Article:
Public vs. Private Sector Compensation: A Case of Curious Controversy
By Bryan Caplan
Putting the inflammatory rhetoric aside, much of the debate boils down to the question of whether public and private sector workers receive about the same compensation. As New Jersey Governor Chris Christie expressed it, “at some point, there has to be parity between what is happening in the real world and what is happening in the public-sector world” . Exploring this issue is challenging for two reasons. First, the human capital of public and private sector workers may differ. If, for example, public sector workers have more education than private sector workers, then it is neither surprising nor objectionable that they earn higher wages. This is precisely the argument made by former White House budget director Peter Orszag regarding federal government compensation: “Basically the entire delta between private sector and public sector federal government average pay can be explained by education and experience…while there may be some remaining disparities, I think some of the more dramatic newspaper stories I’ve seen about that disparity are somewhat misleading” [Tuutti, 2010]. Indeed, if public sector workers have substantially more education than private sector employees, they might be underpaid compared to what they would earn in the private sector, a point made by Nobel laureate Paul Krugman : “[T]hose workers aren’t overpaid. Federal salaries are, on average, somewhat less than those of private-sector workers with equivalent qualifications” .
Last month, I read most of the academic literature on this topic. The more I read, the more confused I became. As far as I could tell, researchers reached a clear answer: federal employees really are paid more than equivalent workers in the private sector. How then can serious economists debate the issue in the media?
I was pleased, then, to learn that Bewerunge and Rosen share not only my assessment of research on federal pay, but my puzzlement about the controversy. B&R’s on the state of the literature:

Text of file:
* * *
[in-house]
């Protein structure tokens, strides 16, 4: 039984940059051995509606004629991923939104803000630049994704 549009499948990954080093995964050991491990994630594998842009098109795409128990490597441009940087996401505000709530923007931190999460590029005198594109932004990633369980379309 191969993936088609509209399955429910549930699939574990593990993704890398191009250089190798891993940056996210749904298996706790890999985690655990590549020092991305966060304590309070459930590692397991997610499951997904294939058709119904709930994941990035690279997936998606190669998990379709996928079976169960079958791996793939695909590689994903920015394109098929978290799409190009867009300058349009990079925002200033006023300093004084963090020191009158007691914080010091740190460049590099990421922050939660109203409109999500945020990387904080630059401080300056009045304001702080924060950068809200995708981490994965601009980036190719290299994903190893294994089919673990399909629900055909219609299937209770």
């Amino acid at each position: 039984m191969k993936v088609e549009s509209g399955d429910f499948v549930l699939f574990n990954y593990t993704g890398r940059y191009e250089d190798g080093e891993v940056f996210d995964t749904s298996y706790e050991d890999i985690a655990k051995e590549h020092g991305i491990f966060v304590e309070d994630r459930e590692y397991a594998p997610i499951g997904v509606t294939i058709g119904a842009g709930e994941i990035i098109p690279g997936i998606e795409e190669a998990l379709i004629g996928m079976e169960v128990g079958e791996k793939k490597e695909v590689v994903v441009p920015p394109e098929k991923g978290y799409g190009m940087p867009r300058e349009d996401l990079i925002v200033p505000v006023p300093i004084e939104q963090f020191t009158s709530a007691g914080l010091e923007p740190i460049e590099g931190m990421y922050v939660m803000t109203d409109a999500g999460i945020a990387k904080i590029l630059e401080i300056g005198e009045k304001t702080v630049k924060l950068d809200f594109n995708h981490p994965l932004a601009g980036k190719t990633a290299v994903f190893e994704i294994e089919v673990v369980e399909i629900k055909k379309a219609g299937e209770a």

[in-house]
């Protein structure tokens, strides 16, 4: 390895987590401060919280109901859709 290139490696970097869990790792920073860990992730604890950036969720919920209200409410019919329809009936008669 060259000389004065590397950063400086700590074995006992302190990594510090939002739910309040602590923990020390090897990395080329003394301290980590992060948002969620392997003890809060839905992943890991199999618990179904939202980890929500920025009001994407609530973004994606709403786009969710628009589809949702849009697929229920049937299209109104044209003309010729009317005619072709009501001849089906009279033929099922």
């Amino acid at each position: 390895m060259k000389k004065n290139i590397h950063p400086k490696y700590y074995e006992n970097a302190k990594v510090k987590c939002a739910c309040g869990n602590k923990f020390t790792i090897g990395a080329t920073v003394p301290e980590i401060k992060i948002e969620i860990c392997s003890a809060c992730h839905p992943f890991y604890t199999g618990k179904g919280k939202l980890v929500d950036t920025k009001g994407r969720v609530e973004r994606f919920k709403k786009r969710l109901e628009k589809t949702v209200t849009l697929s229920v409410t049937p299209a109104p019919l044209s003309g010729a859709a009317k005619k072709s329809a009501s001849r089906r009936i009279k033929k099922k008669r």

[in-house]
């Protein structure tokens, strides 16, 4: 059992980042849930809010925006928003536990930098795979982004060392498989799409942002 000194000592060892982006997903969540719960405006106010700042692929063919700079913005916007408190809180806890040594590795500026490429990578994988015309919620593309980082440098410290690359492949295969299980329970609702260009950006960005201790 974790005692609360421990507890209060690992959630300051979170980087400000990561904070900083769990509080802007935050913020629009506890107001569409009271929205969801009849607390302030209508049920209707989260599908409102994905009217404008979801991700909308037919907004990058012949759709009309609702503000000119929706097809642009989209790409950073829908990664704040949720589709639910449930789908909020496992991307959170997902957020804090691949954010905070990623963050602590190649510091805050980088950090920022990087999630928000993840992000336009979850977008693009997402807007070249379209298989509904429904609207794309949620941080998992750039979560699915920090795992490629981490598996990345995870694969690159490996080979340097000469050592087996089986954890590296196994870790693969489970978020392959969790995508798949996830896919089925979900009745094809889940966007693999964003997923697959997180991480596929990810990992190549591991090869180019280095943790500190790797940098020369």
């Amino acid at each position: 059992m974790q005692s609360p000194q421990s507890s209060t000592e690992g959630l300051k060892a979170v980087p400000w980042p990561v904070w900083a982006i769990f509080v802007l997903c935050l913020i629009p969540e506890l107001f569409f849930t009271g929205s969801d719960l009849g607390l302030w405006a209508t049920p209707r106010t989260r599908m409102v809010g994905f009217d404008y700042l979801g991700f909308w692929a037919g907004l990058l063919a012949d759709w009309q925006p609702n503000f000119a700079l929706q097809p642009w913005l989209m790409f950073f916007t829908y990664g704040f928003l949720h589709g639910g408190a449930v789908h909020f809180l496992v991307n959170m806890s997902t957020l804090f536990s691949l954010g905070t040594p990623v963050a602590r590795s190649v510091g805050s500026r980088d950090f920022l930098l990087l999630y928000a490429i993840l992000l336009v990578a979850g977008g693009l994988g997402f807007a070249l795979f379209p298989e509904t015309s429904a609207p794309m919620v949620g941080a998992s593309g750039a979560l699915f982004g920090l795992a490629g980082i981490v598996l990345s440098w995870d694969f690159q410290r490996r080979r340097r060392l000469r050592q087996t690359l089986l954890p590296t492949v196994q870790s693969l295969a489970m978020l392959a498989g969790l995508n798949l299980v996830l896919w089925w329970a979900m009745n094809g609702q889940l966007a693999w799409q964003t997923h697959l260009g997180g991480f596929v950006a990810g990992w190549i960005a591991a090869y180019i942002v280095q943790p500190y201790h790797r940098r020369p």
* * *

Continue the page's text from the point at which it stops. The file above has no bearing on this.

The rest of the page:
The literature on wage differentials between public and private sector employees spans roughly four decades, originating with Smith’s [1976a, 1976b, 1977] seminal series of papers. The core of her analysis is the estimation of conventional human capital earnings functions. For example, in Smith [1976b] she uses 1973 Current Population Survey (CPS) data to estimate for each gender a regression of the logarithm of the wage on various worker characteristics such as years of schooling and race, including a series of dichotomous variables indicating whether each individual worked in the federal, state, or local government sectors (the private sector is the omitted category). For males, she finds wage differentials relative to the private sector of 19 percent in federal government and -4.9 percent in local government. The coefficient on the state government variable is statistically insignificant. The differentials for female workers are 31 percent in federal government, 12 percent in state government, and 3.6 percent in local government…
Papers subsequent to Smith’s have modified her approach by trying to correct for self-selection of workers into various sectors, by using panel data to estimate fixed effects models, and by estimating models on a state-by-state basis to allow for the possibility that labor market institutions, and hence public sector wage differentials, vary across states. A fair way to summarize the findings in this literature is as follows: a robust result, found in almost all the research from Smith’s early papers on, is that there is a substantial positive wage differential for federal employees, even after controlling for worker characteristics in the standard way.
Bewerunge and Rosen’s express their puzzlement in a footnote at the end of the preceding sentence:
Hence, the opposite characterization of the literature by Peter Orszag and Paul Krugman (see section 1 above) seems rather curious.
Any charitable explanation for the curious controversy?